Chapter 99. Which UX Job Is Right For You?

All UX-related designers work on the same sorts of things, but different jobs focus on different areas. Which one is best for you?

If you ever want to start a heated argument, go into a room full of UX designers and ask, “What is the definition of UX?” I promise you, all hell will break loose.

UX is a word like “personality.” Everybody understands what it is until somebody tries to define it in specific terms, and then the pitchforks come out.

With that in mind, I also understand that beginners need to know which jobs to look for, which jobs exist, and which jobs will make you happy. Following is a very brief overview of UX roles, which hopefully won’t make anybody want to send me death threats.

UI versus UX

First of all UI and UX are very different jobs. If you ever see a job where the job title is “UI/UX” it means the company doesn’t know what UX is, or it’s trying to cover two roles with one salary. Beware.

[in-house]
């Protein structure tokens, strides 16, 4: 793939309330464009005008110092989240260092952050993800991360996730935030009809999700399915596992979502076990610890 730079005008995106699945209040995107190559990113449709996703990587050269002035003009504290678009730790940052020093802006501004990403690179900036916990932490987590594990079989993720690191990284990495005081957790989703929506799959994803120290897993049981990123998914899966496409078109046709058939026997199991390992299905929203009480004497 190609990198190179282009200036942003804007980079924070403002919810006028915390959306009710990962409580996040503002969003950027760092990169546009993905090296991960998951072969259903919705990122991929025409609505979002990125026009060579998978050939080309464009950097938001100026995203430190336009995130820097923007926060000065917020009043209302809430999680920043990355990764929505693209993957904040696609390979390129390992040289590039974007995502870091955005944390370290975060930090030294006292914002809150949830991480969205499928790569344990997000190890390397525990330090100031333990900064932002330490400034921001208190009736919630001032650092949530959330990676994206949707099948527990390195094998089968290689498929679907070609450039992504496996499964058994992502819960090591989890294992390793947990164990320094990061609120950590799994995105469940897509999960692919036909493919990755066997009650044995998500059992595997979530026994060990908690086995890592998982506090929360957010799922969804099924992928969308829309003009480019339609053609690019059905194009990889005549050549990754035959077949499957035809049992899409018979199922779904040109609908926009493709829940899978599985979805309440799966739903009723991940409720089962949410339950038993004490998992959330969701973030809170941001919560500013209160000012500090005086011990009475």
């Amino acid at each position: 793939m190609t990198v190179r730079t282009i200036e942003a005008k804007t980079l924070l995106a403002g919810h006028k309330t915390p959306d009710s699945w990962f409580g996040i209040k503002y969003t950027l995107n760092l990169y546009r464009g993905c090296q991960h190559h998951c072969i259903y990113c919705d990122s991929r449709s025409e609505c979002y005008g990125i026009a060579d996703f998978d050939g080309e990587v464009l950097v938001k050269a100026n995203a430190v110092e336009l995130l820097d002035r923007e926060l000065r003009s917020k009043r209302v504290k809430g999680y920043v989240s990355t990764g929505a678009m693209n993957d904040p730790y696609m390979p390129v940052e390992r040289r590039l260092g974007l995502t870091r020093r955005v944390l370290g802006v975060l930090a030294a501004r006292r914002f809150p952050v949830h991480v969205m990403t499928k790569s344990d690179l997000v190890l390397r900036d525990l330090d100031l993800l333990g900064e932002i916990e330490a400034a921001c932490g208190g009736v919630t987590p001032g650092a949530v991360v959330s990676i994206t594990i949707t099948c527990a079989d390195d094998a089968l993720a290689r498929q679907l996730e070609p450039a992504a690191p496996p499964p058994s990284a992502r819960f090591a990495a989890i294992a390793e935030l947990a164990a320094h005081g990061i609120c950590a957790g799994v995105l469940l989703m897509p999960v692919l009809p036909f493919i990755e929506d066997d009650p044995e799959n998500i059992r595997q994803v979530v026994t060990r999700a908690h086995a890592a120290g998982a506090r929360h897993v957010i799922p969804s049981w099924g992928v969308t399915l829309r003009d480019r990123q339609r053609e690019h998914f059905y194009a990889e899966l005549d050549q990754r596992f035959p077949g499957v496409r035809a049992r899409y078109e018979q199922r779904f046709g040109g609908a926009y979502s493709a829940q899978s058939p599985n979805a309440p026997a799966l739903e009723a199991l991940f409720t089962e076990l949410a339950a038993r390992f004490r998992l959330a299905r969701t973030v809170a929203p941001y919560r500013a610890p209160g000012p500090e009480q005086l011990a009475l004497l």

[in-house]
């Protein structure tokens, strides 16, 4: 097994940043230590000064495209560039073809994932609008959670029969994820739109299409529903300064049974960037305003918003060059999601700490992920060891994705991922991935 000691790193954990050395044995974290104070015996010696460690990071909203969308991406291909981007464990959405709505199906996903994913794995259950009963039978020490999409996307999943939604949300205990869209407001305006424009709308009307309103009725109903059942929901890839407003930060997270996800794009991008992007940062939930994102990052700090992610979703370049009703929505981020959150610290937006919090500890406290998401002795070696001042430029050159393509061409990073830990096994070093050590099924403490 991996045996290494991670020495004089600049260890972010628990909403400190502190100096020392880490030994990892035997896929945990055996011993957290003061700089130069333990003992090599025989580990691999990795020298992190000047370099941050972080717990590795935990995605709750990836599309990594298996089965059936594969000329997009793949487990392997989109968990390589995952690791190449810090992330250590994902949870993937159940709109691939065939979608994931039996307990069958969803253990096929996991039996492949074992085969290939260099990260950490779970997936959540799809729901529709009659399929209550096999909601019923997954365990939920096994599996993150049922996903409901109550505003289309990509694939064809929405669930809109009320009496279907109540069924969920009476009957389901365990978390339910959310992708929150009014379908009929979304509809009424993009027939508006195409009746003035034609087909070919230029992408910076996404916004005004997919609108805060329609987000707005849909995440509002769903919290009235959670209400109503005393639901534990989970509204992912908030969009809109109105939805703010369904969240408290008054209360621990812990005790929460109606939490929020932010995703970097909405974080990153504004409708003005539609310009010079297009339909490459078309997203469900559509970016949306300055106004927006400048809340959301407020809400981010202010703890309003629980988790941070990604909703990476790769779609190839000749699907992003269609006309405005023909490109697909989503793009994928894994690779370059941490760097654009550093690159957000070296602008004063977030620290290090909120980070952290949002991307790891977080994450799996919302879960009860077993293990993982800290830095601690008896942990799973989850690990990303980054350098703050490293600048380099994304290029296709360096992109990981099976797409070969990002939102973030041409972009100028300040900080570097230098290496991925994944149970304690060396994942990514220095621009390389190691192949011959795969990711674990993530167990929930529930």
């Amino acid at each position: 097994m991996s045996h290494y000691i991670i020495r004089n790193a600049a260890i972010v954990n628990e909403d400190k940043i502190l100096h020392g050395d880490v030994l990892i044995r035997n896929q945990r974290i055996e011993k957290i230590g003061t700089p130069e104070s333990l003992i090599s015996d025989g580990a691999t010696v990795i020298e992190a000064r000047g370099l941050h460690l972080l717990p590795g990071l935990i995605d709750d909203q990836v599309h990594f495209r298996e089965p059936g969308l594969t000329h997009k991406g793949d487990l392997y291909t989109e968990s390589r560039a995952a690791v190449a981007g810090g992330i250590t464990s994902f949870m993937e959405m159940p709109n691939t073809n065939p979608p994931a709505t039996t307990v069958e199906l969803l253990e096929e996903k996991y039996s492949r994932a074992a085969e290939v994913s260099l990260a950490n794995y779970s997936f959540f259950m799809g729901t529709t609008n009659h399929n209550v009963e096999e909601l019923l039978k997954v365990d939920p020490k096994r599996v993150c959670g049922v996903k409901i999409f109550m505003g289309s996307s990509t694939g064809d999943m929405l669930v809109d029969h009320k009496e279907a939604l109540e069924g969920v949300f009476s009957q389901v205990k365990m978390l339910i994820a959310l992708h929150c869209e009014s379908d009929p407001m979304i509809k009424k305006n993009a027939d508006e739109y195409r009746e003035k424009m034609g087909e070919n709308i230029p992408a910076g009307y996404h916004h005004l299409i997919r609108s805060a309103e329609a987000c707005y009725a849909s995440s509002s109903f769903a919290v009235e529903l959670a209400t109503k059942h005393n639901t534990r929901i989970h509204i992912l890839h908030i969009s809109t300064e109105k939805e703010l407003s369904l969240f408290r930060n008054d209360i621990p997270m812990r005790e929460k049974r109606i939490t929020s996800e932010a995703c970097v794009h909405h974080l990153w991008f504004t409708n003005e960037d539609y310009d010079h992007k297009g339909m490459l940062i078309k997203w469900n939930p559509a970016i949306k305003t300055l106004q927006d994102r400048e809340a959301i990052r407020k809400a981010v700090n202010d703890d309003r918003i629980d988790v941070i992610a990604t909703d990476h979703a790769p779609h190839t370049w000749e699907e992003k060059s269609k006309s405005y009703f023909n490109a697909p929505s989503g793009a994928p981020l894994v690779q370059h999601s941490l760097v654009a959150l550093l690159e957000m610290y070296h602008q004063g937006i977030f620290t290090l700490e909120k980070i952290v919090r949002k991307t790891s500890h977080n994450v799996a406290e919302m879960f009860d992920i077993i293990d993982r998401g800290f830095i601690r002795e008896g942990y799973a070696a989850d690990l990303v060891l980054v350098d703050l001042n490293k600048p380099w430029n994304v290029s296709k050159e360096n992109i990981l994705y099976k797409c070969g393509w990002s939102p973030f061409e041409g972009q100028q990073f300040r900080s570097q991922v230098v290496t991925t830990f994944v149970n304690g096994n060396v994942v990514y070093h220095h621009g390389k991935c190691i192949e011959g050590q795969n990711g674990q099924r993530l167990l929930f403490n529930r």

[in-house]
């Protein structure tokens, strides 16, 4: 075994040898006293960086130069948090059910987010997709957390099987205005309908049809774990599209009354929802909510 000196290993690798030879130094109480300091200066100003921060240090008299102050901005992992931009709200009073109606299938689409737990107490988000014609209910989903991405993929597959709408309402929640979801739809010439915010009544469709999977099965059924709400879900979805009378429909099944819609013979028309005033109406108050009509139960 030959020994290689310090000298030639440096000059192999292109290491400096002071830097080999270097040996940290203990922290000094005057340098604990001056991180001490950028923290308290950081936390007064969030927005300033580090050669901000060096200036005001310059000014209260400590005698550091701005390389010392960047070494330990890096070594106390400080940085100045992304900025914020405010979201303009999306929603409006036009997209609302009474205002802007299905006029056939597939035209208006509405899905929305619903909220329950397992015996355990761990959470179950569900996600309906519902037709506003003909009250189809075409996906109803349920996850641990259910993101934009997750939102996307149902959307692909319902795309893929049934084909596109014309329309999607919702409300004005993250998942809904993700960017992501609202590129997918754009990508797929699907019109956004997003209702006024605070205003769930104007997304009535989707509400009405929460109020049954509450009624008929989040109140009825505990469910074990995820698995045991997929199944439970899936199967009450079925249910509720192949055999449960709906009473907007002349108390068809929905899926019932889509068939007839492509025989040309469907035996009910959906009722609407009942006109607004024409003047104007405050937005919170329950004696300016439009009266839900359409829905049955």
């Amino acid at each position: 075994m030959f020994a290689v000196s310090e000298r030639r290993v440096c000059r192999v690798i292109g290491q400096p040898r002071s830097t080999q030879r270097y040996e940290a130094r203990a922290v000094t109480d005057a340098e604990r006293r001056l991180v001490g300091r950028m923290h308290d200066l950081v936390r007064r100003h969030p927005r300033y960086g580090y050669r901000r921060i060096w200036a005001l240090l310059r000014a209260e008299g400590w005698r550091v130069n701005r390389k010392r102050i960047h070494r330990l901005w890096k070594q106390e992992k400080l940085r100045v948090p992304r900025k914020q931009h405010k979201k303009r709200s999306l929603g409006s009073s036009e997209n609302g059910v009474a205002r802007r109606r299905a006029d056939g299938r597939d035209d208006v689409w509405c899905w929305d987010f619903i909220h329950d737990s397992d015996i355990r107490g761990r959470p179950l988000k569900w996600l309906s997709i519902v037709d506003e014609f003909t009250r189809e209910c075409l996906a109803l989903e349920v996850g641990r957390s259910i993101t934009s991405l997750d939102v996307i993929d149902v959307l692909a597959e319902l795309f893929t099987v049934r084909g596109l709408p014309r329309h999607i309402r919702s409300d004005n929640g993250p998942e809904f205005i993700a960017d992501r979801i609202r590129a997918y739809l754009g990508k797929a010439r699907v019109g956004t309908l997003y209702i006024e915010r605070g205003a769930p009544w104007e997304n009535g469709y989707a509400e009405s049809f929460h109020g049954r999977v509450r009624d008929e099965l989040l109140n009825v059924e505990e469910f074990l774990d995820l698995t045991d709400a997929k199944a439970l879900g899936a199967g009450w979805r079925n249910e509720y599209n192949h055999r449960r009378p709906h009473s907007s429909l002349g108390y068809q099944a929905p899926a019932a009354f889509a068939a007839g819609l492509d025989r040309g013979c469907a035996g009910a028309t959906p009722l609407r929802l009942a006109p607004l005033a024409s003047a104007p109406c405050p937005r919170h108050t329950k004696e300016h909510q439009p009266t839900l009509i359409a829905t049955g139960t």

The User Interface (UI) is what you see. UX is why you see it.

If you’re more excited by making beautiful apps, or working with branding and ad campaigns, or designing logos and icons and color schemes, UI is for you.

If you’re more interested in what this book contains, UX is more your style. (But you’re always welcome to learn both!)

Generalist versus Specialist

You might hear UXers and recruiters talking about “general” UX (a little of everything) or “specialist” UX (focus on one of the roles described in this lesson).

In my opinion, all ...

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